Happy Wednesday! Megan here.
Weather check: Back to fall temps.
Simplified check: I've been pretty transparent about how Sioux Falls Simplified is funded, in part, through paid content under the "Simplified Presents" label, but just because a piece is paid for, doesn't mean it isn't also newsworthy, interesting and important to the community.
This week, (and all weeks, if I'm being honest) the sponsored stories are worth your time and attention. The funding from Silverstar and the Sioux Metro Growth Alliance gave me the resources needed to tell the story of an impressive local fundraising effort and an important election in Lincoln County.
I'll also simplify how The Link triage center is doing in its first few months of operation, why hundreds of kids are stuck waiting for after-school care, and how COVID-19 is affecting homeless people in Sioux Falls.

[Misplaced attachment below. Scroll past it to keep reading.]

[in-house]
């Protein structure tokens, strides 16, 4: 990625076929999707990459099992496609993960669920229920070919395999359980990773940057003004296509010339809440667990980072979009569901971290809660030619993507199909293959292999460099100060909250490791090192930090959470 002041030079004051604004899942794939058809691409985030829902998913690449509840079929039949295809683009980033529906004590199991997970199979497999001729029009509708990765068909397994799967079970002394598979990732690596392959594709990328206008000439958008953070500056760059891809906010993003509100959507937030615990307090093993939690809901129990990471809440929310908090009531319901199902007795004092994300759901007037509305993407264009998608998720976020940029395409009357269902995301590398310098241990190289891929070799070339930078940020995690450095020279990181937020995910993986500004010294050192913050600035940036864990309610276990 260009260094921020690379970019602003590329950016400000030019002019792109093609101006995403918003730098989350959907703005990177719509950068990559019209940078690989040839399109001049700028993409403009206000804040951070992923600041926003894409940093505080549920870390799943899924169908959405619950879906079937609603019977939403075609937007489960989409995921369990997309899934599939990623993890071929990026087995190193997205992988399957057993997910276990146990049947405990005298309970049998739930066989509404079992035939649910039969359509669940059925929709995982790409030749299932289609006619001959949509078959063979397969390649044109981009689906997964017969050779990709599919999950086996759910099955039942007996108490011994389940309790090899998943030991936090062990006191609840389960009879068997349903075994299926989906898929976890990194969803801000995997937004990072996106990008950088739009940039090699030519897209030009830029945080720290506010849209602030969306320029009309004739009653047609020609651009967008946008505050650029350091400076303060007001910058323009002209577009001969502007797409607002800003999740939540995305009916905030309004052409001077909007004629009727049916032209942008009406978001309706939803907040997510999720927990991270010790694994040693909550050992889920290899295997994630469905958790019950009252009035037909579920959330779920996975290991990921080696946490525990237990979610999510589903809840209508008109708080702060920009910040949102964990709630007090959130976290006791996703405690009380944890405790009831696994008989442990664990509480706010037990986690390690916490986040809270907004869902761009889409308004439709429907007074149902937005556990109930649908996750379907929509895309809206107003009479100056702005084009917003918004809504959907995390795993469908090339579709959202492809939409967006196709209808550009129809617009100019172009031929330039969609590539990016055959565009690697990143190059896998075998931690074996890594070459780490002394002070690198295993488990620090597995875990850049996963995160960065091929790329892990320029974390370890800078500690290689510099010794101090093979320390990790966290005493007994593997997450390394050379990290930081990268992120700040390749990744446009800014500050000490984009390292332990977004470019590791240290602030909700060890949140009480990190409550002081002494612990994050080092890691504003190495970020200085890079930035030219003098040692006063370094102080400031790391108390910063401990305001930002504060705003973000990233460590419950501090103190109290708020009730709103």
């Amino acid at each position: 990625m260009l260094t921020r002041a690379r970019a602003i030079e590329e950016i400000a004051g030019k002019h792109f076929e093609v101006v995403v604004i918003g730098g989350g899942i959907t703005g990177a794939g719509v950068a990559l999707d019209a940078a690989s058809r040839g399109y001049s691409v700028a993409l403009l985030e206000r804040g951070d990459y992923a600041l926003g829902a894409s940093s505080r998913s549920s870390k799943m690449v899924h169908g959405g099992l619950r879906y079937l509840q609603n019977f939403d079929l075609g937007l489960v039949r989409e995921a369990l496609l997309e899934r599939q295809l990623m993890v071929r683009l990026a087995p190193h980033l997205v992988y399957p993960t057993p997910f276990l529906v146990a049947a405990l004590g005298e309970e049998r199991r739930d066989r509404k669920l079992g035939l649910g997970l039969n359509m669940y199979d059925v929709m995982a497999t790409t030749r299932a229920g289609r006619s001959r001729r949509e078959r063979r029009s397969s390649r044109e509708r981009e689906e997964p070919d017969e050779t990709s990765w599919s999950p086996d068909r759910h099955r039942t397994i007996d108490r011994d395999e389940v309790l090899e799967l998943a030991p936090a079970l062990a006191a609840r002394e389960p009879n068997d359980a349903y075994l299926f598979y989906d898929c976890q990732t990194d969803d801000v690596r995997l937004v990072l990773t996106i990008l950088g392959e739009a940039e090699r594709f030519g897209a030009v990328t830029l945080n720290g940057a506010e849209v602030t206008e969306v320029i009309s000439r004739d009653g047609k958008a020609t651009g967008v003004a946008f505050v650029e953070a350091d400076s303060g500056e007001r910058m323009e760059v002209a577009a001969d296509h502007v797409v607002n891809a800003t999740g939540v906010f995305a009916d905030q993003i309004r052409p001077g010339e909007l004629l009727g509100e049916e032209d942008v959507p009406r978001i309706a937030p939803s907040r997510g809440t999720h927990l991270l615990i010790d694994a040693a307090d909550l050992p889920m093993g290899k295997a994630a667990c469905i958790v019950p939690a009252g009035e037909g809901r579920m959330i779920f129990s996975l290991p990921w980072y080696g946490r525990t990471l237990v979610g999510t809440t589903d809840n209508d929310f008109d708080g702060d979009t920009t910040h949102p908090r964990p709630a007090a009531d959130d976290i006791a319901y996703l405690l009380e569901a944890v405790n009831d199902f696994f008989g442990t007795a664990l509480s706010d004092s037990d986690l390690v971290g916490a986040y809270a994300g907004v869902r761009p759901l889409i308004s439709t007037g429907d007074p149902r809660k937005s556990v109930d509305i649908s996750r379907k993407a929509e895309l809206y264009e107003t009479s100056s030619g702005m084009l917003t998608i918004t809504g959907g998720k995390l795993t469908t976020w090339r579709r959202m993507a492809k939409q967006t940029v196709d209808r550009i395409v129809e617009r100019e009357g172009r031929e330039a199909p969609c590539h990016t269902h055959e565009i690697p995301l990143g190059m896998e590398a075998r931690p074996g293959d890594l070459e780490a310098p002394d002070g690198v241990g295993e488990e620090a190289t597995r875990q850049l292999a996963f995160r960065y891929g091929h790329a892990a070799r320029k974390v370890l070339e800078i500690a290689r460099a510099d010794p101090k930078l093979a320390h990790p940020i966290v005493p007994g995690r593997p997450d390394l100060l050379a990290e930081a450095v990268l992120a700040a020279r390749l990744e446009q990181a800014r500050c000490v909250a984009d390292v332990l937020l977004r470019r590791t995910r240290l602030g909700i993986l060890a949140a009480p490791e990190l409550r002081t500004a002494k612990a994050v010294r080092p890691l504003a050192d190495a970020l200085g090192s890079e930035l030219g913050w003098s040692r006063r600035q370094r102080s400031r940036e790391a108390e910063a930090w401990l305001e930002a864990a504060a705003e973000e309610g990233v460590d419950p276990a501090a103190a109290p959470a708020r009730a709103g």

And now, news.
Hundreds more kids would have after-school care if not for staffing issues
Simplified: Kids, Inc. – an after-school program administered in Sioux Falls School District elementary schools – is short-staffed, and the wait list is the highest it's been in recent years, officials say.
Why it matters
- Kids need a place to go after school. Because class lets out before the end of a traditional work day, after-school programs bridge the gap for many parents.
- Staffing issues have been a problem for Kids Inc. for years. Program Manager Jodi Miller said the district has cut more than a dozen jobs in the last three years because they have gone unfilled.
- On top of those losses, Kids Inc. has between 15 and 18 open positions right now, Miller said.
- That leaves more than 600 families on the wait list.
- If the open positions were filled, it's possible another more than 200 kids would have after-school care.
"We're not like a McDonald's where you can just function short-staffed," Miller said. "We have to have those people there every day ... there is no budging on that with licensing requirements."
The community came together to help this man get home